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TOP 3 GAME-CHANGING DEADLIFTS TIPS

Top 3 game-changing deadlifts tips, according to reigning world’s strongest man Eddie Hall.

The strongest man on the planet says you should focus more on the basics.

By John Plummer

When it comes to ripping heavy weight off the floor, Eddie Hall, who was just crowned the 2017 World’s Strongest Man, is king. Before he won WSM, Hall shocked the world when he deadlifted 1,102 pounds (500kg)—easily, we should add—in July 2016 at the World Deadlift Championships. It was (and still is) the most weight ever deadlifted before. So what’s Hall’s (not-so) secret to pulling massive weight?

“Brute strength is the key to strongman,” says Hall. “If you’ve got that, you’re 90% there.” And while his approach to competition may sound simplistic, no one can tell Hall that it doesn’t work. To help you hoist Herculean poundage, Hall outlined three crucial tips that he’s learned from years of time spent in the gym.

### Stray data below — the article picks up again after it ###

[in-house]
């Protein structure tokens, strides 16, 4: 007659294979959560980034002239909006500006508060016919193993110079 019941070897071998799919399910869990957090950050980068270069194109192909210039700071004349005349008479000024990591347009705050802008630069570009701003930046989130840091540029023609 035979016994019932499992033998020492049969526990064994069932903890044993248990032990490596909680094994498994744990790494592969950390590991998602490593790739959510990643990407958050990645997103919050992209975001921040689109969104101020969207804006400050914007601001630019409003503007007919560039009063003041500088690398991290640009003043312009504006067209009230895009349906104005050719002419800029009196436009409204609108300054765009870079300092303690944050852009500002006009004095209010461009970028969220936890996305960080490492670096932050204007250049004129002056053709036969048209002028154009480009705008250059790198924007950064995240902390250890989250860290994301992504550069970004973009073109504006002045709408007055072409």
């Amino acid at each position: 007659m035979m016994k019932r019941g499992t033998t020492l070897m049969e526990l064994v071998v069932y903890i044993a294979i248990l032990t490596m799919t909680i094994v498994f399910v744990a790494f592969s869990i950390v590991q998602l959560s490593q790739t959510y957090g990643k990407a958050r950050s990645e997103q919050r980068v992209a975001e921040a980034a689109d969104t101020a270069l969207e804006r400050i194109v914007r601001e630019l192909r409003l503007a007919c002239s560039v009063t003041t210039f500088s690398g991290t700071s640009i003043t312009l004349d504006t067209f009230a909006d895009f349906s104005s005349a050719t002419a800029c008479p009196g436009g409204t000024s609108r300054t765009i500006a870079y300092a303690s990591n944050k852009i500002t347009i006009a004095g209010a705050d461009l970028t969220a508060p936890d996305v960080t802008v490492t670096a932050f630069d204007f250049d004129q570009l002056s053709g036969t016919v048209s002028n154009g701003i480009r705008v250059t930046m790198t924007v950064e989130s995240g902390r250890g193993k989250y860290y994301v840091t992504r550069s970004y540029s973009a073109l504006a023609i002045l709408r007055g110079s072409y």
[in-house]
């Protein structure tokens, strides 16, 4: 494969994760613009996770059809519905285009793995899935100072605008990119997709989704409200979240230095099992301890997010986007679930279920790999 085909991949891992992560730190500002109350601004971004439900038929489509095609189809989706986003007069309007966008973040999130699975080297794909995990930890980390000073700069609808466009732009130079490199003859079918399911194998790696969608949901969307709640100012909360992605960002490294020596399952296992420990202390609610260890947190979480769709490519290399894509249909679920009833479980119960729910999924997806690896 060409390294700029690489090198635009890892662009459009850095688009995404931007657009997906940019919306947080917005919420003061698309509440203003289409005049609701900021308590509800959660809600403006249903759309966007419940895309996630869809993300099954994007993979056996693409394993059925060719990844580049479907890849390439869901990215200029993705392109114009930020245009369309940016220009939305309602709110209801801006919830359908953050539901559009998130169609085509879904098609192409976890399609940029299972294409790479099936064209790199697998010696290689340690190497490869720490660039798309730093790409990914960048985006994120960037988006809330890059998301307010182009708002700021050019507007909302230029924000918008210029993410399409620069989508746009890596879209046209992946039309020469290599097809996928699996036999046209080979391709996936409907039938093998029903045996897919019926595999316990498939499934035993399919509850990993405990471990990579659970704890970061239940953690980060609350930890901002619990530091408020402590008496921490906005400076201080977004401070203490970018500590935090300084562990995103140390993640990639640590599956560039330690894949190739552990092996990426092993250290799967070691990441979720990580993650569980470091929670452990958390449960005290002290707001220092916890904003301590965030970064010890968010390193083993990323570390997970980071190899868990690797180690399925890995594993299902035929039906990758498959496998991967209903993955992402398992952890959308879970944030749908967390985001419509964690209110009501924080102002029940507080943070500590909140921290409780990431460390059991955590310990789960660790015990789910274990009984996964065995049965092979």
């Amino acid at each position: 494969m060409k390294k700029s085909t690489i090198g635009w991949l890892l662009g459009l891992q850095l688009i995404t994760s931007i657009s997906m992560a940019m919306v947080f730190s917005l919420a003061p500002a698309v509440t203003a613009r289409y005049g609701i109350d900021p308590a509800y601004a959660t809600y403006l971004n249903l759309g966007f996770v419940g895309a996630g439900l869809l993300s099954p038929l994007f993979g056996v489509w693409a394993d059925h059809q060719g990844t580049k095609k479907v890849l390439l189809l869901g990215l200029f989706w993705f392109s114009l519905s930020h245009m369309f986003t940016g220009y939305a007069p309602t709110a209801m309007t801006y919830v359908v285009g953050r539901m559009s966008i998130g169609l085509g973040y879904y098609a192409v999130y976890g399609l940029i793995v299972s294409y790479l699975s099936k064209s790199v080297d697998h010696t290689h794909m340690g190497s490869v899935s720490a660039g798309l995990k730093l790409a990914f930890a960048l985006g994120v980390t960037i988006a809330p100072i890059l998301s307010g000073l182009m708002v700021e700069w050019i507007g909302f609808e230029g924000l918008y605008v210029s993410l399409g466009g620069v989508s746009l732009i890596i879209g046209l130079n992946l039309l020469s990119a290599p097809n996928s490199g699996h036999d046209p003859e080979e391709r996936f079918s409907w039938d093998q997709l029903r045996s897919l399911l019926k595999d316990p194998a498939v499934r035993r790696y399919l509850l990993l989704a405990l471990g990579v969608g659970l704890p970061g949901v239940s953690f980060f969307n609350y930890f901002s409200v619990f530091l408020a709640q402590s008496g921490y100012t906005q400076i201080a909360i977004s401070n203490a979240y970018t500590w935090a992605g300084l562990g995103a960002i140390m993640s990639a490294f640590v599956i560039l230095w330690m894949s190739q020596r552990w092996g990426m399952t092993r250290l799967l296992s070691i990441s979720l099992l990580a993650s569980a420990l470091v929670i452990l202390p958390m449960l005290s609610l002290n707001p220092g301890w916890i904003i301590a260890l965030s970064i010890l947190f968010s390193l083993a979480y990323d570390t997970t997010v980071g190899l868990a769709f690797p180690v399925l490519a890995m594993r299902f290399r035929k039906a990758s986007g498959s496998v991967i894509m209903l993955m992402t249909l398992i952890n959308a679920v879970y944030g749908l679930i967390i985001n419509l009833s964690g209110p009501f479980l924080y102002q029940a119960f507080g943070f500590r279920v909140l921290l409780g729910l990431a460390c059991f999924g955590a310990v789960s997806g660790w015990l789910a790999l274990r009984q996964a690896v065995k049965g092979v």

“Technique is important, but too many people get carried away trying fancy things and don’t put enough effort into the basics,” says Hall.

We can’t promise that you’ll ever be as strong as Hall (after all, who is?), but you can expect your deadlift numbers to soar.

 

1. FOLLOW THE SIX-REP RULE

“The six-rep rule has been at the heart of my training since I started,” says Hall. Find a weight that has you failing one to two reps before six. Each week, aim to complete that weight for six reps. Then increase the weight by 10% and aim to lift that six times.

 

2. INCORPORATE SPEED WORK

To improve the quickness of his pull, Hall works in a speed week for deadlifts. To do it, load 60% of your one-rep max on the bar and lift it for eight sets of two reps, as fast as possible. “You’ll still develop power without damaging your body with heavy weight,” Hall says.

 

3. “SCRAPE” YOUR SHINS

“Keep the bar as close to your body as possible,” Hall says about proper deadlift technique. “Wear deadlift socks—as this will hurt a little—and drag the bar up your shins and thighs. If the bar moves away from your body, you’re using your lower back more, which is dangerous.”